Mainframes & Manufacturing

December 16, 2020



min read

Mainframes & Manufacturing

Computers, like shoulder pads, were huge in the 80s. Both in popularity and in physical size.

Shoulder pads

A late-70s mainframe

Computers were big and expensive, and only used for serious work. The market was dominated by IBM, who’s president Thomas Watson said in 1943:

"I think there is a world market for maybe five computers."

The Not-so-serious Computer

A new type of computer called the personal computer appeared in the late 70s, such as the Altair and the Apple Computer. Industry experts considered these devices to be toys, not suited for real work and certainly not a threat to mainframes. Their reasoning was simple and sound: PCs were vastly underpowered compared to mainframes. Their processing speed was limited, their memory capacity was extremely small by comparison, and they didn’t support the serious software of “real” computers. Looking at the clock speed of mainframes and PCs of the time illustrates this point:

Of course, the experts were wrong. PC shipments began to rise, and then grew exponentially through the 80s, and continued ever since:

PCs changed the landscape of computing. Rather than competing with mainframes head-on, PCs created whole new categories for computing to be used. Good enough A good model to understand this is the use of value curves, described as part of the Blue Ocean strategy. The model is elegantly simple: by comparing values across different products or services, it is possible to see that making strategic choices to be worse at some values and better at others can lead to new market opportunities. In the case of computing, a simple value curve analysis could look like this.

PCs sacrificed speed, memory and multiuser capabilities to have a dramatically better single user experience and lower cost. For many applications, the values that were de-emphasized were “good enough” for a large number of real world applications. Over time, these values improved, to the point where they were “good enough” for almost anything that a large numbers of users could want from a computer.

Serious Manufacturing

This analysis and dynamic can be explored in the context of manufacturing products. The process of getting a product from design to the market is a long and complex one, spanning multiple countries, supply chains and job descriptions. The product company has three basic approaches to choose from:

  • An established, large contract manufacturer
  • A smaller, niche contract manufacturer
  • Set up an in-house manufacturing line

Each of these has its own pros and cons, and within each option decisions can be made to automate more or less of the manufacturing and assembly activities. A trade-off of these values can be explored using value curves:

No strategy is dominant, meaning that each one is a credible option for a product company depending on which value is most important to their business.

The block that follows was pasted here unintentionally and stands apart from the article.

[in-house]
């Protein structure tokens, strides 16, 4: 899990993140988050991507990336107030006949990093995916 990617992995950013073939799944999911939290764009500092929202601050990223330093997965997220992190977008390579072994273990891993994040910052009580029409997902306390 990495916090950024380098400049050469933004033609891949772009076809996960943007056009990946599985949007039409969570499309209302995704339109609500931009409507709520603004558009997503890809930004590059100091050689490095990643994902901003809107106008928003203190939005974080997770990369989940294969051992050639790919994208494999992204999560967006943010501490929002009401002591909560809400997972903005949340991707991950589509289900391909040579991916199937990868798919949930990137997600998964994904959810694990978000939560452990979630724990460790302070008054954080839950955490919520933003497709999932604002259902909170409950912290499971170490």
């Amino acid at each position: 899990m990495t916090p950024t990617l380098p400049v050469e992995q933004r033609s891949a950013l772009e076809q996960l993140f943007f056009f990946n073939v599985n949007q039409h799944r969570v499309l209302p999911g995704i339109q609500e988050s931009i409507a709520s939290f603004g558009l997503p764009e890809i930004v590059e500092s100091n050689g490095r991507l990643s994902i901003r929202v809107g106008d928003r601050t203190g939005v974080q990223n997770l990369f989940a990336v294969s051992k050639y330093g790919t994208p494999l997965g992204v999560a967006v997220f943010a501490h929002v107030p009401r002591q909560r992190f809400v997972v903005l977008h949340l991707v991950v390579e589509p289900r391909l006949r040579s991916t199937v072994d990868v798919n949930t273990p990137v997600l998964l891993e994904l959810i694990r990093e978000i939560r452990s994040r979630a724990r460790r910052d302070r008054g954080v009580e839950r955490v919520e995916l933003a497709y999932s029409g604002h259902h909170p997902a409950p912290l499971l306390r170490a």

However, examining the values, it’s clear that time is one that is particularly difficult to achieve. It’s slow to start a project and it takes a long time to bring a product to market, in a large part because of the complexity of the whole process.

So there is space to innovate. To dramatically speed up the time a product takes to get to market, a few things need to be true:

  • Production has to be much more localized, with much less activity happening offshore
  • Projects need to be much easier to start and run
  • The process needs to be automated, from quoting to assembly, so that information and material can move at the speed of computers, not people

Looking at this automated manufacturing approach on the same value curve chart shows the trade-offs:

The more limited supply chain, lower volumes, and the (as yet) more limited capabilities of robots compared to people all mean that the types of products and cost of products made through this approach is not as attractive as traditional methods. But they can be “good enough,” and the dramatically faster time to start and time to market can open up possibilities that are simply infeasible to pursue otherwise. Imaging newly relevant values – such as “Less international travel needed” – can only strengthen the point.


As with any new technology and innovation, opening up new markets takes time and ongoing effort. But the compounding results can shift industries. Local, automated manufacturing will start off with niches, then expand to more of today’s products, and allow the development of new products and industries that simply couldn’t exist with the traditional method.

And the serious mainframes?

Launchpad is developing the software, hardware and AI tools to dramatically speed up the manufacturing of low and medium volume products, made here in America. We’re still early in our development, and will be launching a private beta later this year. Please get in touch with us at if we can help you, or sign up to our newsletter to stay up-to-date with our developments.

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